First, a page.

Eighth-placed Challenger finisher Warwick Gooch, right, leads The Spine runner Joel Jaile Casademont on the descent of Pen-y-ghent last year

Eighth-placed Challenger finisher Warwick Gooch, right, leads The Spine runner Joel Jaile Casademont on the descent of Pen-y-ghent last year

Almost 100 hardy runners are gearing up for what has been described as Britain’s most brutal race.

The Spine starts this Saturday and involves a non-stop course following the whole length of the country’s first national trail, the Pennine Way.

Competitors have to cope not only with the physical challenge of running 268 miles (431km) along the spine of England, and whatever the winter weather throws at them, but also prolonged periods of night navigation due to the short daylight hours.

There’s also the matter of 11,759m (38,579ft) of ascent and a time limit of 168 hours to arrive at the finish point at Kirk Yetholm in the Scottish Borders.

For those not quite up to the full course, the concurrent Challenger race involves a 108-mile (174km) trek along the southern part of the Pennine Way.

Racers will pay £550 for the masochistic privilege of taking part in The Spine, which is sponsored by outdoors brand Montane. Other supporters are PrimaLoft, Petzl and PNY.

Mark Caldwell, who has finished The Spine twice and the Challenger once, said: “The Spine Race is easy apart from: it’s dark most of the time; your feet then body will fall apart; the compulsory baggage doesn’t get any lighter; sleep is a luxury; you experience extremes of weather and cold; and finally of course it’s 268 miles long.

“Many will try to break The Spine but most will become race statistics. Good luck to all who enter.”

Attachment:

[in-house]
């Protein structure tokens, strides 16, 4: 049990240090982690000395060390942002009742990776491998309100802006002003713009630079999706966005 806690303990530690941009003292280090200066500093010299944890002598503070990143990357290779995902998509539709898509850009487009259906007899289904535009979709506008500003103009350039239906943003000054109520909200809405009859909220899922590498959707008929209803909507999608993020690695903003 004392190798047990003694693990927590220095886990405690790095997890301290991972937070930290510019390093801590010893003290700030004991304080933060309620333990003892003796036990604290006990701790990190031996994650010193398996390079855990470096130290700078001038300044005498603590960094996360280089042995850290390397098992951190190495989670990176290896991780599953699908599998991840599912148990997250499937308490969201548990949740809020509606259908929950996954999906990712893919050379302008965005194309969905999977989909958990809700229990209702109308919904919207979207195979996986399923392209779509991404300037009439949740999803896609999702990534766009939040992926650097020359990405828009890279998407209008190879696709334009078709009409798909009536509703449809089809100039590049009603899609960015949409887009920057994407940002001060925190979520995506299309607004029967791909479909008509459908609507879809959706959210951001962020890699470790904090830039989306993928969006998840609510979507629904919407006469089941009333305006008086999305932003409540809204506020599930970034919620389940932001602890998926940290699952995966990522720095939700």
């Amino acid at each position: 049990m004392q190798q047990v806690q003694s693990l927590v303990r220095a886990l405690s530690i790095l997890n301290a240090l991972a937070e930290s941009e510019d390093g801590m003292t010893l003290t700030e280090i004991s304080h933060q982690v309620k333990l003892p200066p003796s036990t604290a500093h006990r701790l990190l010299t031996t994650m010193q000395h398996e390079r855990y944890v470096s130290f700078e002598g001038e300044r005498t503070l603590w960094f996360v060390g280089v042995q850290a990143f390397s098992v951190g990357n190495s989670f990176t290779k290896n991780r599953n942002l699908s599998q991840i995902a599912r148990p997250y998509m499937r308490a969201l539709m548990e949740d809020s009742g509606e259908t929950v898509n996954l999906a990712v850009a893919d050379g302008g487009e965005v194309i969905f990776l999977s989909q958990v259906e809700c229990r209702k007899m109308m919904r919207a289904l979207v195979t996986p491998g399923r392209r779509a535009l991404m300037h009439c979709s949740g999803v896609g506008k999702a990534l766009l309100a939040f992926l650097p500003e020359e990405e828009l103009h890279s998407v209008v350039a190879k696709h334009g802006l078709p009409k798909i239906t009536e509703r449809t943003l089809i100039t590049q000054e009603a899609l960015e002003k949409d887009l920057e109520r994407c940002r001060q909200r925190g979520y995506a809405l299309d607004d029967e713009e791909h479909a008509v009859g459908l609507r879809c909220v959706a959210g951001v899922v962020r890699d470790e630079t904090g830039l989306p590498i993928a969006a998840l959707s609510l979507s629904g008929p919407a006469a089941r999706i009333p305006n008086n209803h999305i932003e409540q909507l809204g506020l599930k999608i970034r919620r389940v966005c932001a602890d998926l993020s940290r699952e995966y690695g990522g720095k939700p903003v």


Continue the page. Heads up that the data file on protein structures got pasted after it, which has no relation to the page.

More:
Last year’s race was run in relatively mild conditions and was won in a record time of 4 days, 14hrs, 45mins by Czech runner Pavel Paloncy, closely followed by Matt Davis and Steve Holyoak. Paloncy is on the entrants list to defend his title.

Debbie Brupbacher smashed the ladies record coming home in 6 days, 9hrs 17mins, chased all the way by 2013 Challenger winner Anne Green who came in a few hours behind.

Competitors in The Spine. Photo: Border Search and Rescue Unit

Competitors in The Spine. Photo: Border Search and Rescue Unit

The Spine race was first attempted in January 2012, with only three athletes completing the course. Joint winners Gary Morrison and Steve Thompson were closely followed by Mark Caldwell.

The following year The Spine was hit by Arctic conditions with some runners needing rescue from the North Pennine and Cheviot hills.

Eugeni Roselló Sole won the 2013 event in 5 days 4hrs 52mins with Annabel Gates completing the race as first female in 7 days 4hrs 59mins.

The 2015 Montane Spine race will start at 9.30am this Saturday, 10 January, from Edale, with Challenger competitors setting off three hours earlier.

More details are on The Montane Spine website.

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